And if you begin to think that your experience is abnormal or unusual then I don’t think that serves you because you might end up dismissing what you perceive as not normal. And then if you do that, you lose the opportunity to see what’s there for you, to see what part of you needs attention, to see what you can learn from that. That kind of question, is this normal in grief can stifle your ability to be open to and explore the very unique experience that you are having. And your experience is not wrong, it’s just your experience and everyone has a different experience, so is it normal, not so useful.

Here’s what I think would be a little more useful. I’ll give you a few questions you might consider asking yourself. So, if your brain throws, is this normal at you, what if instead, you tell yourself something like, okay, if normal isn’t relevant because grief is different for everyone, if it’s impossible for me to do grief wrong, what are some ways I can support myself right now? What would be helpful to me right now? Instead of, is this normal what if you asked yourself what am I feeling right now? And what would help me have a better experience of this feeling?

Notice I didn’t say what would help me try to solve this feeling. Notice I didn’t say what would help make this feeling go away. I don’t believe that is the point of the feelings that we experience in grief, but what would help me have a better experience of this feeling? How can I support myself as this feeling flows through? And there are so many ways to do that.

I’ve been really enjoying teaching Grief Essentials, the eight week program that I put together for people who are kind of in the throes of early grief. And one of the things that we’re about to talk about is different ways of experiencing feelings, there are so many. But if we’re telling ourselves that our experience isn’t normal, we might not be open to finding what’s going to work best for us.

And then another question I want to offer for your consideration is, what do I want to learn from this part of my grief? What do I want to learn from this part of my grief? Not that you have to learn from grief, not that that is some goal and that you should always be looking for a lesson. But as opposed to, is this normal, what is here for me? What do I want to learn from this? Maybe you learn something about the types of support that work best for you. Maybe you learn something about your values.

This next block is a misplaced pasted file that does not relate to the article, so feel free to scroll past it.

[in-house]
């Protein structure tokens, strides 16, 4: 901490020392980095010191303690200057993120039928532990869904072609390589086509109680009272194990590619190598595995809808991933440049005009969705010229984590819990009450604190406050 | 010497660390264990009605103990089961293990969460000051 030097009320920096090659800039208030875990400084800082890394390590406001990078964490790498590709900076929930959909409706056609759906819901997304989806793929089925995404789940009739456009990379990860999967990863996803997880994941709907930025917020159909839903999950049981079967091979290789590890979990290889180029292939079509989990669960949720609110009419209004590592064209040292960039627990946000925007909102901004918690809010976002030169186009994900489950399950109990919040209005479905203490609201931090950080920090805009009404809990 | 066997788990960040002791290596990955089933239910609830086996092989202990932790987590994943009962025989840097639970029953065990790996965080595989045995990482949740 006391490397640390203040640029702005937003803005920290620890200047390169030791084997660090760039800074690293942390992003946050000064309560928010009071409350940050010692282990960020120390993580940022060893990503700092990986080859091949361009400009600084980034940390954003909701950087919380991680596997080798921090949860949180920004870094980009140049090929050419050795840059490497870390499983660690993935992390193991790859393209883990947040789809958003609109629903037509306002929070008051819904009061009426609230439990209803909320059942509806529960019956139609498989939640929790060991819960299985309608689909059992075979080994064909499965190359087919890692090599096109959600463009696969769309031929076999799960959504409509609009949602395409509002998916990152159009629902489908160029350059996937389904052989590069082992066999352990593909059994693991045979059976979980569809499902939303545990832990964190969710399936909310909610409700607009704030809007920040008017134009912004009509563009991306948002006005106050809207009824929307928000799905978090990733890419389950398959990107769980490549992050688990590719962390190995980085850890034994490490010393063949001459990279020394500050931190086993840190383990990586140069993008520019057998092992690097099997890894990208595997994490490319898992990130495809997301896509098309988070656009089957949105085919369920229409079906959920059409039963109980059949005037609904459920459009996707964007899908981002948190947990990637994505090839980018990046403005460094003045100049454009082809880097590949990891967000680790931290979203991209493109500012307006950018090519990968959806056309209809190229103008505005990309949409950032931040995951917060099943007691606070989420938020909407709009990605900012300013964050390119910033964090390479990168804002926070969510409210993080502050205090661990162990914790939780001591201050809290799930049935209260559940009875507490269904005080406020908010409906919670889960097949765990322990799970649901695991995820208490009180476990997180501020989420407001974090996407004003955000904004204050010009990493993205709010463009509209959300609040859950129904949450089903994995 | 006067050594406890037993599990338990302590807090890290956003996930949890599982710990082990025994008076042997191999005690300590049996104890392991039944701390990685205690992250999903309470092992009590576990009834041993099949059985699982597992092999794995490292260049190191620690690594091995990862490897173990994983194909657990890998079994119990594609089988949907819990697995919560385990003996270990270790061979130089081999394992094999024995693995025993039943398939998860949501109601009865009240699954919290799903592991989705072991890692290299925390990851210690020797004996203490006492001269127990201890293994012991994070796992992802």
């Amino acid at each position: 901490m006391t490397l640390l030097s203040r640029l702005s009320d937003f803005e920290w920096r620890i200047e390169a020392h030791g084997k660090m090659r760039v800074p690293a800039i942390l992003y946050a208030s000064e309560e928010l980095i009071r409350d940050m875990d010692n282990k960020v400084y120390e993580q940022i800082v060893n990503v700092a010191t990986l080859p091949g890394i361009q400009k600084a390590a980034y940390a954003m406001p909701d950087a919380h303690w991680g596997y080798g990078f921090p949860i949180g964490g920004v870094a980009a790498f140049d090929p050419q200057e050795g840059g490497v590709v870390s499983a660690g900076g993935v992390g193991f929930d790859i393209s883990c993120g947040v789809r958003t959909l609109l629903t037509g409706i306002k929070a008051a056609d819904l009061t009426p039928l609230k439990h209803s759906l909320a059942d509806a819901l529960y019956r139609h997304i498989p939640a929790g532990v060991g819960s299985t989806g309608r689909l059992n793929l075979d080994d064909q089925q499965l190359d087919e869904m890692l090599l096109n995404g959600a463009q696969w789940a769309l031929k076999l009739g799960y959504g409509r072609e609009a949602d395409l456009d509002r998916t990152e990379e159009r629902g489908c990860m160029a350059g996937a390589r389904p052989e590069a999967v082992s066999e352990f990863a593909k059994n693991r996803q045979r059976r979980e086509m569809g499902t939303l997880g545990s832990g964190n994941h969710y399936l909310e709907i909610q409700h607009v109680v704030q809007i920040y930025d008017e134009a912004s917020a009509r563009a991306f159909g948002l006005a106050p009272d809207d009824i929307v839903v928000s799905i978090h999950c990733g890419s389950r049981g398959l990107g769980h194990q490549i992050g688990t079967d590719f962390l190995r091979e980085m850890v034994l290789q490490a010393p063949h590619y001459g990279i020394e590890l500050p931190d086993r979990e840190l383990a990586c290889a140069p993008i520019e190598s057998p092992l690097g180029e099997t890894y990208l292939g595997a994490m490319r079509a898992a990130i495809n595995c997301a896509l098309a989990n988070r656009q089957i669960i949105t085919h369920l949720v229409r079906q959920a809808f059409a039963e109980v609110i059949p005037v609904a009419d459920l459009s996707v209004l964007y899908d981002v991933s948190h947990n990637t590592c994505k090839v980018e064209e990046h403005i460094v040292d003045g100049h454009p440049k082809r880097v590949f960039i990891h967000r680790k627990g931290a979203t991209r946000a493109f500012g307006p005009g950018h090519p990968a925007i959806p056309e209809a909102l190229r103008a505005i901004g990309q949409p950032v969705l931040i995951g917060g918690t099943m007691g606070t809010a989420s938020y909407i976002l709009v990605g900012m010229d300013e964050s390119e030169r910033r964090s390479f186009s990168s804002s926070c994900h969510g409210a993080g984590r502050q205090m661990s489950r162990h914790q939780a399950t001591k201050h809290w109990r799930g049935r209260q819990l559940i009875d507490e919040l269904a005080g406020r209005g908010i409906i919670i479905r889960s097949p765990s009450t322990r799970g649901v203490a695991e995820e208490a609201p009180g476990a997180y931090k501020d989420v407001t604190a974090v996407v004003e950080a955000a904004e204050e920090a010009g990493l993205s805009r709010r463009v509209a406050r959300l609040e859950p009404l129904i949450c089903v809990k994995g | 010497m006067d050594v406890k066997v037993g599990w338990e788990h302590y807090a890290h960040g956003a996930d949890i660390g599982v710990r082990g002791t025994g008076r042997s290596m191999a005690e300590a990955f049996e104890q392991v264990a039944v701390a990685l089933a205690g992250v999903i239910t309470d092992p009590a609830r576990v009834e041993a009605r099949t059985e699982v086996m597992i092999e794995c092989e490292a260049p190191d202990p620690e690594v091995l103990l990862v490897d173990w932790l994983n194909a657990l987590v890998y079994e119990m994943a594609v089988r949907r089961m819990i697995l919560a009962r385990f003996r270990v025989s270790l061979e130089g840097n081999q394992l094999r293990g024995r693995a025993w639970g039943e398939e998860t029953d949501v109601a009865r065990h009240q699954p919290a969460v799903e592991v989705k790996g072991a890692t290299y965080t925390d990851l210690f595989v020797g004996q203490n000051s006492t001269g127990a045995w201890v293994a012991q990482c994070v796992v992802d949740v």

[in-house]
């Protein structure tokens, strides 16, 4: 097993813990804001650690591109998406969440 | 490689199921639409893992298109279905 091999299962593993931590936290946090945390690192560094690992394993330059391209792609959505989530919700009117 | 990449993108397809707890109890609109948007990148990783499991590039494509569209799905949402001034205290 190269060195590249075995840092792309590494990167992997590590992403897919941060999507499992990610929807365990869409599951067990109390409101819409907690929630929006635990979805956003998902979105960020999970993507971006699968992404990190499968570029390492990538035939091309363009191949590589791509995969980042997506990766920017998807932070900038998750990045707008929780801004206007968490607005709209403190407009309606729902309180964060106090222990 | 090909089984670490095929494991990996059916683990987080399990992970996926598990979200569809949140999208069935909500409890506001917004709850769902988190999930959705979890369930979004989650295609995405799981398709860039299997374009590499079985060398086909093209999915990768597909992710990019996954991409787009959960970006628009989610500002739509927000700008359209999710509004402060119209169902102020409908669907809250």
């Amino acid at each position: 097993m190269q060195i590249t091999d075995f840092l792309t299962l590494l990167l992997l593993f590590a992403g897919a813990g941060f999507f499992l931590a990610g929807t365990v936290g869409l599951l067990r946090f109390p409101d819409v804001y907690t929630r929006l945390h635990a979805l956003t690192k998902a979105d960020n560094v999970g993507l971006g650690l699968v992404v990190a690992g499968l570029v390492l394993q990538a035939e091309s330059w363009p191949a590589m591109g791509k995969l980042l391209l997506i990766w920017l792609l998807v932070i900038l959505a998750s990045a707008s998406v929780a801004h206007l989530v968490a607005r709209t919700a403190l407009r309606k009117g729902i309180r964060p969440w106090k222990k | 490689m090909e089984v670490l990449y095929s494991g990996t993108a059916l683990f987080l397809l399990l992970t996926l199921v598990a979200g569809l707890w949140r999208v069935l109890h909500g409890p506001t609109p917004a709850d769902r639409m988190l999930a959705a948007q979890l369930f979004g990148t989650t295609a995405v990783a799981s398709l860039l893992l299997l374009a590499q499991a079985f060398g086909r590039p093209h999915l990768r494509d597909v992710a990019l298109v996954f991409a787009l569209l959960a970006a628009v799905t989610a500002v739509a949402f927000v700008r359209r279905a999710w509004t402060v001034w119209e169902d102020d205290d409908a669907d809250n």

Maybe you learn something about what you want to create going forward. I don’t know, but I believe there’s a lot of potential that can come from a curious question like that, so much more than the binary, is this normal.

So, in summation, totally fine, normal, if you will, for your brain to ask you the question, is this normal and also just not a useful question. So, so much love when your brain asks you this question and also then you get to be the one who decides what she asks herself and what she thinks about. Just because that question appears in your brain does not mean you have to give it any energy or space. You can literally pivot to the question of your choosing, what would be helpful to me right now?

Given that this is what I’m experiencing, what would be supportive next? Given that this is what’s going on for me, who do I want to be? Given that this is what’s going on for me, what am I feeling? What would help me have a better experience of that feeling? What do I want to learn from this part of my grief? Remember, I love you, you’ve got this. Take care and I’ll see you next week. Bye bye.

If you like what you’ve been hearing on this podcast and want to create a future you can truly get excited about even after the loss of your spouse, I invite you to join my Mom Goes On coaching program. It’s small group coaching just for widowed moms like you where I’ll help you figure out what’s holding you back and give you the tools and support you need so you can move forward with confidence. Please don’t settle for a new normal that’s less than what you deserve. Go to coachingwithkrista.com and click Work With Me for details and next steps. I can’t wait to meet you.

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About your coach

I created a new life using small, manageable steps and techniques that made sense. The changes I experienced were so profound I became a Master Certified Life Coach and created a group coaching program for widows like us called Mom Goes On. It’s now my mission to show widowed moms exactly how to do what I’ve done and create a future they can look forward to.